Riding the wind
Published: Friday, September 28, 2007
Updated: Friday, December 26, 2008 19:12
If you have the guts and $325, you could also spend your Saturday afternoon hang gliding off the top of Mount Tamalpais and flying like the birds. With no prior experience and only a 10-minute lesson you could soar alongside an experienced flight instructor, landing softly below on Stinson Beach.
Flight instructor Kevin Coltrane from Kitty Hawk, N.C. spends 20 minutes putting his hang glider together after carrying it on his shoulder from his vehicle to the launch site.
"Gliders weigh about 50 pounds and tandem gliders about 70 pounds, so when I throw my back out or can't carry it anymore, I'm done flying," Coltrane said.
Coltrane is in the area for the summer, working for the San Francisco Hang Gliding Center. He has been flying since 1998 and has taken 1,500 tandem flights over the last six years.
V Kingsley is here for her first flight. She is a cancer survivor who has overcome blindness, and is from Felton. Her partner, Danielle Hope, purchased the flight for her as a gift. Their 10-year-old son, Parker, has come along to watch his mom fly.
"I am here to celebrate life," Kingsley said. "I am 40 years old and I just ended four years of chemotherapy treatment."
Also preparing to fly is John Simpson of Pacifica. He began hang gliding eight months ago and enjoyed it so much that he decided to buy his own glider. This would be his first solo flight off Mount Tamalpais. To help coach him through it, he requested David Beerman, the site administrator, to meet him on the mountain.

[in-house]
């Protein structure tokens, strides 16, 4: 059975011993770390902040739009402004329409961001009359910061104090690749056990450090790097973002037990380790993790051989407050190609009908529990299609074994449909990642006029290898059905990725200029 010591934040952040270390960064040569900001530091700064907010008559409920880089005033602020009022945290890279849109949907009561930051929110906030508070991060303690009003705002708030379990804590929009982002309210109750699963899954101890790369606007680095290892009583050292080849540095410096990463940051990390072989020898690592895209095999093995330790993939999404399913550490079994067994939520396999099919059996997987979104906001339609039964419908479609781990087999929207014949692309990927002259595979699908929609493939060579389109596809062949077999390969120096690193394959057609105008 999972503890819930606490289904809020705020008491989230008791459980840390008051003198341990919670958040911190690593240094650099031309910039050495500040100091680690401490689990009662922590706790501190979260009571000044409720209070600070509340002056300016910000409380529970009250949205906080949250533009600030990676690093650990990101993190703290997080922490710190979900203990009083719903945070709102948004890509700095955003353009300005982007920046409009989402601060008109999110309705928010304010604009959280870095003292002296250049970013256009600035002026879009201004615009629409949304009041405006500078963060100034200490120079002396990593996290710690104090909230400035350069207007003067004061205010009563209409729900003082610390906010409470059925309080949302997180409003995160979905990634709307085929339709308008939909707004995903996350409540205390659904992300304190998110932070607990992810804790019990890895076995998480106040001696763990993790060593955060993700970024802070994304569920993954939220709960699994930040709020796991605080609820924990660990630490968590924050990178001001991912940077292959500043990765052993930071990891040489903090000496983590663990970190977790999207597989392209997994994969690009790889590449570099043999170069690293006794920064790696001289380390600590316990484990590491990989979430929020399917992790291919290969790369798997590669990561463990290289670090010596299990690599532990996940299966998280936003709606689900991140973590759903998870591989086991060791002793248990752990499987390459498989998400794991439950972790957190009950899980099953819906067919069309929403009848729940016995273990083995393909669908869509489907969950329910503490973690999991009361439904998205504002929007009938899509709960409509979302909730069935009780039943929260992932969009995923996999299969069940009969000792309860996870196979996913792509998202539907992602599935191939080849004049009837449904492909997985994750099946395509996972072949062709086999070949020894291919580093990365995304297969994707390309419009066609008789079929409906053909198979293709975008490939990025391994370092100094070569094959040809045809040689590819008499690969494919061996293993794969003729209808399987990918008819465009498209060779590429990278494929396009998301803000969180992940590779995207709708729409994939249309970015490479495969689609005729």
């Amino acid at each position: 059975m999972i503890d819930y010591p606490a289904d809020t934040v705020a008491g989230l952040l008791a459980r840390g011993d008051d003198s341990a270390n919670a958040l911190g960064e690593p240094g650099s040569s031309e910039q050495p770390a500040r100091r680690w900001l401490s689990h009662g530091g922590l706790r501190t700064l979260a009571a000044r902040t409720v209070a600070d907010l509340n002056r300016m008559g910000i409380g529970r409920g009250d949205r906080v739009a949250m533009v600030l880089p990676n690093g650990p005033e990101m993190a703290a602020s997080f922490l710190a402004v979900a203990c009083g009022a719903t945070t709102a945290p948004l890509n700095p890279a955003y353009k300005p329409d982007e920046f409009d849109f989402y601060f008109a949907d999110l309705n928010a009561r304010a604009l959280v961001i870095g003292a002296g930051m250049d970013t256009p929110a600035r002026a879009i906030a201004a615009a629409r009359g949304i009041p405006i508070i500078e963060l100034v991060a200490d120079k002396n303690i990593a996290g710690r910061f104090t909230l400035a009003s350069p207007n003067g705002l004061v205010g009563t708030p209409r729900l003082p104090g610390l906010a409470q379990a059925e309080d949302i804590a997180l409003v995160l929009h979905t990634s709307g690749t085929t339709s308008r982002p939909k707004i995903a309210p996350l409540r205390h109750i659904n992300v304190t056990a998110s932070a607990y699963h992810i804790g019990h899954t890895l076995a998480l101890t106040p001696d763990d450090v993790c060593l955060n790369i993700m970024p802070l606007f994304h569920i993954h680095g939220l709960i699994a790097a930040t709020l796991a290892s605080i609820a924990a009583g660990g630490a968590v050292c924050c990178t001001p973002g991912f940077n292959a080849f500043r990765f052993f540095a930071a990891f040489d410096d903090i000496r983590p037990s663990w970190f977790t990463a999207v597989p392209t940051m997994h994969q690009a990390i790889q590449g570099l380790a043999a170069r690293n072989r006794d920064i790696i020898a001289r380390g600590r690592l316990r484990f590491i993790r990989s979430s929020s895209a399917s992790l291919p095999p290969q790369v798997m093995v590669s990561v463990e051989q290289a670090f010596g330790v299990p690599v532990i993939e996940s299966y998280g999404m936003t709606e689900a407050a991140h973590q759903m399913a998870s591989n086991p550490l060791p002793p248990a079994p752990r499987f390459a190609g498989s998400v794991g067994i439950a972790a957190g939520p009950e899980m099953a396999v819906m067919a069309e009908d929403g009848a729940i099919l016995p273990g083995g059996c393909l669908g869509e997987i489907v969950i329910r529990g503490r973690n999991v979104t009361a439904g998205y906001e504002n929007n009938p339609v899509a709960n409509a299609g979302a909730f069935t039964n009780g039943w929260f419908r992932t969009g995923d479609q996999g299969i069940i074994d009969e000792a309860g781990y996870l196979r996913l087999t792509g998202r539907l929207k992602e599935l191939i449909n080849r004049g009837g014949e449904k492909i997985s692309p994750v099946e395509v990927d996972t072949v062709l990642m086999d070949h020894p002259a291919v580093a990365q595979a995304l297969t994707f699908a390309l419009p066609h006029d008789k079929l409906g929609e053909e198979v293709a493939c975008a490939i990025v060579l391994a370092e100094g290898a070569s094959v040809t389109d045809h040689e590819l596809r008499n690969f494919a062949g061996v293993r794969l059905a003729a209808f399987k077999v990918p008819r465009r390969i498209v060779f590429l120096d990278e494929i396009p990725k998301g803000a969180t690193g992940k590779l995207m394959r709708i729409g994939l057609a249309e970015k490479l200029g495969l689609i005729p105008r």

"I'm here to help advise him," Beerman said. "I've been flying this site since 1983 and in the past 25 years we've only had two fatalities."
Beerman is a past tandem instructor as well as the president of the Marin County Hang Gliding Association and has six gliders of his own.
"Medium wind is ideal and cloudy is often better," Beerman said. "Tandem flights last anywhere from 10 to 30 minutes, but sometimes solo flights can last for hours."
Chris Valley of San Mateo shows off his bright red Wills Wing U2 complete with a GPS and an onboard computer that calculates lift and sink as well as wind speed.
"I learned to fly at Mission Soaring in Hollister," Valley said. "I bought this glider last year for $5,000. Hang gliding becomes a way of life."
After her flight, Kingsley said, "It was the opposite of scary; expansive. I grew up on the beach and thought I knew everything there was to know about the ocean. It was a completely different perspective. I was so close that I could smell it and almost touch it. It was spiritually mind-blowing."
For more information on hang glading or to inquire about a flight call (510) 528-2300 or visit www.SFHangGliding.com.